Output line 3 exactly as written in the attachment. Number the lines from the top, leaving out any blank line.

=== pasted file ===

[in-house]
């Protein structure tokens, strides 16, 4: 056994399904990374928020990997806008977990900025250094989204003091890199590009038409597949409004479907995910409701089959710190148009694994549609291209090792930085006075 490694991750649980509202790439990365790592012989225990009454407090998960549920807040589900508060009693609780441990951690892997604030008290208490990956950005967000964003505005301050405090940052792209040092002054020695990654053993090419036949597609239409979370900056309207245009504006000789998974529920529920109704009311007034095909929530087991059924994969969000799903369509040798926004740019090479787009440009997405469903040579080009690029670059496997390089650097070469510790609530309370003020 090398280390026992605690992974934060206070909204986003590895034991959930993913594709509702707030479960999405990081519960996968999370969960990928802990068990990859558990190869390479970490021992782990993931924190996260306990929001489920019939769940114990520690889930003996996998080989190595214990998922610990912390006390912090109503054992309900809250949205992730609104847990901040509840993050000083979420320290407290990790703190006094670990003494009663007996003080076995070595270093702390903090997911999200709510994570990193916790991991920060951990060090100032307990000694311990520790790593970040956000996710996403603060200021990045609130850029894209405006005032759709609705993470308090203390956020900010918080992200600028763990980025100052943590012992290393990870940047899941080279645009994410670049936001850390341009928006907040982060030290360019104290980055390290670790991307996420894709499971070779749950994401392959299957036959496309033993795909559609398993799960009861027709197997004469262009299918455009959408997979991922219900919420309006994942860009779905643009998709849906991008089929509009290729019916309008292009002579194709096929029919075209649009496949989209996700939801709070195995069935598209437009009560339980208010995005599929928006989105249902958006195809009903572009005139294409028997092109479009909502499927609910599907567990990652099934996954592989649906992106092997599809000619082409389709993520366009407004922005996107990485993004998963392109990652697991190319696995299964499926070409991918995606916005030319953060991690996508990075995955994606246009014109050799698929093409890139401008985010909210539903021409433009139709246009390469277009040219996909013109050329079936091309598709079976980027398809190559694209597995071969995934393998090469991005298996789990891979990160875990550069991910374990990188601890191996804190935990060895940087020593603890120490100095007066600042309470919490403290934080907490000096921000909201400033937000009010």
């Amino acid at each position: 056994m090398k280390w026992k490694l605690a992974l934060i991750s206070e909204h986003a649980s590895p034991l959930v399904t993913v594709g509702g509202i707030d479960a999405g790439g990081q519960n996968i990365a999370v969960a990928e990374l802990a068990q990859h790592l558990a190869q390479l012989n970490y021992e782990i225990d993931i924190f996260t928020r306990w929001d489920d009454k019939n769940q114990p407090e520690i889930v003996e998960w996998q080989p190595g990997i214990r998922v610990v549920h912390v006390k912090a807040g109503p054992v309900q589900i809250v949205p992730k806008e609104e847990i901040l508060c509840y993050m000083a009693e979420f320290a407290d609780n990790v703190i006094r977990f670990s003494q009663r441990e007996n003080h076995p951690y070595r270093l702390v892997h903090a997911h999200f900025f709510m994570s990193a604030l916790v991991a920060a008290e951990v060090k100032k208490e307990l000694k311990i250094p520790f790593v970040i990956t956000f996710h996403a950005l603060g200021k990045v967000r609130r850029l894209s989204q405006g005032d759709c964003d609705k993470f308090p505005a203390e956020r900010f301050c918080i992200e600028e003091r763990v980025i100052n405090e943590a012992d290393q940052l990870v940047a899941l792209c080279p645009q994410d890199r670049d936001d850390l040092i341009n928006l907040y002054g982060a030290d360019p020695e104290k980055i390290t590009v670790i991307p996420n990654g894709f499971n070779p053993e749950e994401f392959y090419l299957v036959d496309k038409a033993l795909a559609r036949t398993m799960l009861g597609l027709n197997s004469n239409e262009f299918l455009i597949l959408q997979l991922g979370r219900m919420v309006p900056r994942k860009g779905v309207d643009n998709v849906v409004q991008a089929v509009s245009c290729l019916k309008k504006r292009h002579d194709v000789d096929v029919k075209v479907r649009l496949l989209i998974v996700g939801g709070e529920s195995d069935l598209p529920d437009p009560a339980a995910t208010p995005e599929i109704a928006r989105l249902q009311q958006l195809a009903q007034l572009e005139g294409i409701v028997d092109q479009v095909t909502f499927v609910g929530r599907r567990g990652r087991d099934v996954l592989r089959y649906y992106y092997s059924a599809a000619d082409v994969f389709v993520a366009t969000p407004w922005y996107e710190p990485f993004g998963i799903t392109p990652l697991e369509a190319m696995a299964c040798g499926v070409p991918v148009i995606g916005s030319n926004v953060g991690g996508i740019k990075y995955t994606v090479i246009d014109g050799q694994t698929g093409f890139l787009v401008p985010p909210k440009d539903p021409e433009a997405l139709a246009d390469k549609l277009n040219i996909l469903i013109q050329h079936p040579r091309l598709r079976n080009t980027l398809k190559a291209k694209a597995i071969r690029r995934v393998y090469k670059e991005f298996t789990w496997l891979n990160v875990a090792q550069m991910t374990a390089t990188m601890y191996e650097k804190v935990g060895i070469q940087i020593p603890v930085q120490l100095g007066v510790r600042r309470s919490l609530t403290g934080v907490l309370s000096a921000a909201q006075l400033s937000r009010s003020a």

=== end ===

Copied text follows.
């Amino acid at each position: 056994m090398k280390w026992k490694l605690a992974l934060i991750s206070e909204h986003a649980s590895p034991l959930v399904t993913v594709g509702g509202i707030d479960a999405g790439g990081q519960n996968i990365a999370v969960a990928e990374l802990a068990q990859h790592l558990a190869q390479l012989n970490y021992e782990i225990d993931i924190f996260t928020r306990w929001d489920d009454k019939n769940q114990p407090e520690i889930v003996e998960w996998q080989p190595g990997i214990r998922v610990v549920h912390v006390k912090a807040g109503p054992v309900q589900i809250v949205p992730k806008e609104e847990i901040l508060c509840y993050m000083a009693e979420f320290a407290d609780n990790v703190i006094r977990f670990s003494q009663r441990e007996n003080h076995p951690y070595r270093l702390v892997h903090a997911h999200f900025f709510m994570s990193a604030l916790v991991a920060a008290e951990v060090k100032k208490e307990l000694k311990i250094p520790f790593v970040i990956t956000f996710h996403a950005l603060g200021k990045v967000r609130r850029l894209s989204q405006g005032d759709c964003d609705k993470f308090p505005a203390e956020r900010f301050c918080i992200e600028e003091r763990v980025i100052n405090e943590a012992d290393q940052l990870v940047a899941l792209c080279p645009q994410d890199r670049d936001d850390l040092i341009n928006l907040y002054g982060a030290d360019p020695e104290k980055i390290t590009v670790i991307p996420n990654g894709f499971n070779p053993e749950e994401f392959y090419l299957v036959d496309k038409a033993l795909a559609r036949t398993m799960l009861g597609l027709n197997s004469n239409e262009f299918l455009i597949l959408q997979l991922g979370r219900m919420v309006p900056r994942k860009g779905v309207d643009n998709v849906v409004q991008a089929v509009s245009c290729l019916k309008k504006r292009h002579d194709v000789d096929v029919k075209v479907r649009l496949l989209i998974v996700g939801g709070e529920s195995d069935l598209p529920d437009p009560a339980a995910t208010p995005e599929i109704a928006r989105l249902q009311q958006l195809a009903q007034l572009e005139g294409i409701v028997d092109q479009v095909t909502f499927v609910g929530r599907r567990g990652r087991d099934v996954l592989r089959y649906y992106y092997s059924a599809a000619d082409v994969f389709v993520a366009t969000p407004w922005y996107e710190p990485f993004g998963i799903t392109p990652l697991e369509a190319m696995a299964c040798g499926v070409p991918v148009i995606g916005s030319n926004v953060g991690g996508i740019k990075y995955t994606v090479i246009d014109g050799q694994t698929g093409f890139l787009v401008p985010p909210k440009d539903p021409e433009a997405l139709a246009d390469k549609l277009n040219i996909l469903i013109q050329h079936p040579r091309l598709r079976n080009t980027l398809k190559a291209k694209a597995i071969r690029r995934v393998y090469k670059e991005f298996t789990w496997l891979n990160v875990a090792q550069m991910t374990a390089t990188m601890y191996e650097k804190v935990g060895i070469q940087i020593p603890v930085q120490l100095g007066v510790r600042r309470s919490l609530t403290g934080v907490l309370s000096a921000a909201q006075l400033s937000r009010s003020a």